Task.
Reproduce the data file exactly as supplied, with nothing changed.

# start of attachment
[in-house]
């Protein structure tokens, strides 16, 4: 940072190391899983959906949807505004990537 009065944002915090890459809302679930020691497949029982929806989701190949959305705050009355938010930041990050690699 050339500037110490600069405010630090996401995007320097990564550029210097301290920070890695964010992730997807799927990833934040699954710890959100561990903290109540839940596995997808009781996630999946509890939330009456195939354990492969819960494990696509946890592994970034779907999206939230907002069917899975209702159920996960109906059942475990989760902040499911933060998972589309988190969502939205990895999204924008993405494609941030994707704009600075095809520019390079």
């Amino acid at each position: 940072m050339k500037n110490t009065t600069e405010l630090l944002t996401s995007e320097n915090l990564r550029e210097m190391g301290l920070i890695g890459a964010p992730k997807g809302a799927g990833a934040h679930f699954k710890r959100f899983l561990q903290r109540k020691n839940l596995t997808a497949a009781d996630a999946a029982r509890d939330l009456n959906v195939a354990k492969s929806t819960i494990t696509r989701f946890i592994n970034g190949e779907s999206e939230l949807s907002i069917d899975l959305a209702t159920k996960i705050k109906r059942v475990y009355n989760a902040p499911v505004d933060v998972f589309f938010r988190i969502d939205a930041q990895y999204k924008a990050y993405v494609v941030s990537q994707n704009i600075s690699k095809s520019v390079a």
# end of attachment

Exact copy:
[in-house]
């Protein structure tokens, strides 16, 4: 940072190391899983959906949807505004990537 009065944002915090890459809302679930020691497949029982929806989701190949959305705050009355938010930041990050690699 050339500037110490600069405010630090996401995007320097990564550029210097301290920070890695964010992730997807799927990833934040699954710890959100561990903290109540839940596995997808009781996630999946509890939330009456195939354990492969819960494990696509946890592994970034779907999206939230907002069917899975209702159920996960109906059942475990989760902040499911933060998972589309988190969502939205990895999204924008993405494609941030994707704009600075095809520019390079």
């Amino acid at each position: 940072m050339k500037n110490t009065t600069e405010l630090l944002t996401s995007e320097n915090l990564r550029e210097m190391g301290l920070i890695g890459a964010p992730k997807g809302a799927g990833a934040h679930f699954k710890r959100f899983l561990q903290r109540k020691n839940l596995t997808a497949a009781d996630a999946a029982r509890d939330l009456n959906v195939a354990k492969s929806t819960i494990t696509r989701f946890i592994n970034g190949e779907s999206e939230l949807s907002i069917d899975l959305a209702t159920k996960i705050k109906r059942v475990y009355n989760a902040p499911v505004d933060v998972f589309f938010r988190i969502d939205a930041q990895y999204k924008a990050y993405v494609v941030s990537q994707n704009i600075s690699k095809s520019v390079a």